SolarAid | My Name is Athmani
This film for SolarAid was shot on Mafia Island, Tanzania. We began shooting 30 seconds after meeting Athmani. I carried a small camera on a stick, and was accompanied by @Ralph_Greenland from SolarAid UK. Our translator was Irene Chalya from SolarAid Tanzania. It is essentially a vox pop. As filmmakers, we have a micro-footprint - in terms of resources, energy, mobility, cost - yet the images are cinematic and the sense of 'being there' is palpable.
Surprisingly perhaps, I think the sense of presence has to do with the editing than the footage. The first edit took a quite conventional documentary approach, with the subject's voice wallpapered over by the translator. While this is efficient, it can often seem like the subject is just a vessel for information which needs to be extracted - which doesn't really respect the subject as a person very much. And the subject fades into the background. Plus, there is a lot more to communication than speech.
As the edit progressed, there was a big shift in power from the viewer to the subject. It feels like a move away from conventional representations of Africa. Swahili is not simply and literally converted into English for the benefit of the viewer - who can be forgiven for forgetting the original speaker. Sometimes the viewer doesn't even get a translation! You have to figure it out from gestures and context. The guiding principle is simply communicating as simply as possible. As a result, the text plays a number of roles: titles, subtitles, bullet points, non-literal translations, captions, and so on. Normally the tendency is to declare rules and stick to them. But communication is often far messier than this. We open up multiple channels. We piece things together. We translate and re-translate. Shooting pictures is another translation. Editing is another.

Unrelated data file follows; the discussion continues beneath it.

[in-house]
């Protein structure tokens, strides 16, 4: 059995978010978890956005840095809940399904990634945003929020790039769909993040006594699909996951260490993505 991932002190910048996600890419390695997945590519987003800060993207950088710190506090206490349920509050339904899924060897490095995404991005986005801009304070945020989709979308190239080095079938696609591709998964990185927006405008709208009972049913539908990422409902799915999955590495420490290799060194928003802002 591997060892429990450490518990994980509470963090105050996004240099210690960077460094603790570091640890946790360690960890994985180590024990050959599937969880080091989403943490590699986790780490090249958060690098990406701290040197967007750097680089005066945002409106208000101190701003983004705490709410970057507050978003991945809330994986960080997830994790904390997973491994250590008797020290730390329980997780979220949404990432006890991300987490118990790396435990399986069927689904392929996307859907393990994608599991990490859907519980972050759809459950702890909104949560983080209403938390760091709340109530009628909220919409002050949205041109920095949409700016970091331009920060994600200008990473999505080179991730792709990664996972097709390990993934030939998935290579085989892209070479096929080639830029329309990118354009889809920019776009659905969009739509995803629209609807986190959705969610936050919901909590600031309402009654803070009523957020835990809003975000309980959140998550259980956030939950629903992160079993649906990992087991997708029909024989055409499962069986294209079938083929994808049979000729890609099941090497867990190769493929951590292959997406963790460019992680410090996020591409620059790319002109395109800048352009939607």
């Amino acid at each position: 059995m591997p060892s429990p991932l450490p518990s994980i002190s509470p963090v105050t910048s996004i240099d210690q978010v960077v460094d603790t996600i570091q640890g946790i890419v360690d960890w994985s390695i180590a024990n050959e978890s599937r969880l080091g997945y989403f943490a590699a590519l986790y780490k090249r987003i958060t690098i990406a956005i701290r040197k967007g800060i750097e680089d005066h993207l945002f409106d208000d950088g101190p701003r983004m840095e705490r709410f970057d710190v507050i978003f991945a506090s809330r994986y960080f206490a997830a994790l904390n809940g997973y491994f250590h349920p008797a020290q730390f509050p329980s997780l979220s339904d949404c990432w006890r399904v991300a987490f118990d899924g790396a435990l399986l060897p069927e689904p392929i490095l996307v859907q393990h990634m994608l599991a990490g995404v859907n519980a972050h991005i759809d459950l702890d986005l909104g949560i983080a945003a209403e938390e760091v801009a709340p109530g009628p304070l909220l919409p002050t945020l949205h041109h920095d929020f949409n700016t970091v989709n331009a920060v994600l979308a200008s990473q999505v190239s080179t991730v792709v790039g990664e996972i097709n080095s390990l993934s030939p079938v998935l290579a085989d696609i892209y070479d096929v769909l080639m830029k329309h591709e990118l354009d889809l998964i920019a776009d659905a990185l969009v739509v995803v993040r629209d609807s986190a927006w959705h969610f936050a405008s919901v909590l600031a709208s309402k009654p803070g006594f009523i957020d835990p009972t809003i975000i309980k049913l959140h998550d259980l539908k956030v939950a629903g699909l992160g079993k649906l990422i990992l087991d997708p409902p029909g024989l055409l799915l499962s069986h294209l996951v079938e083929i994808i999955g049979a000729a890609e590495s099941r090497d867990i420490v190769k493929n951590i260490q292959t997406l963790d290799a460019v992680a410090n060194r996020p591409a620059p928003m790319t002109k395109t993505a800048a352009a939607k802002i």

I feel there is the germ of a new attitude and approach here. It matters that the subject is Africa, which in a classic reversal of fate, is blossoming as the advanced economies stagnate. It also matters that SolarAid is different from most traditional charities. They have a social enterprise called SunnyMoney, for example, which sells high quality, affordable solar lamps as replacements for kerosene lamps, which are toxic and dangerous and keep people poor. They don't give handouts. They are a new charity for a new Africa. I hope this short film becomes a significant step in representing this new world. We shot a lot of incidental film when we went to shoot A Long Wait. We want to bring as much of SolarAid's work to people who may want to help. I feel this film reveals a path toward that goal.
This batch of footage from Tanzania is the first footage I shot after changing how I set my exposure to accommodate Technicolor CineStyle.
Normally when setting exposure, like most people, I purposely clip the highlights to see what bits of the image to watch, and then pull them down in the waveform monitor until there is no clipping. With CineStyle, this ensured that too often I overexposed highlights in a really ugly way. So I reversed the procedure and started opening the image up from being underexposed. I stop opening it when the dynamic range stops expanding. Often after this point, final adjustments affect only mid tones, which can be tweaked to taste.
As a result of underexposing about a stop, the images coming out of the camera look pretty good. They are a bit flat, but very usable. The images don't have the typical grey look of CineStyle footage. Of course, by underexposing, you get more noise. But that can now be handled by Neat noise reduction in FCPX, which seems to work fine on H.264 camera originals. Some noise reduction is going to be necessary anyway to repair compression artefacts in the camera originals.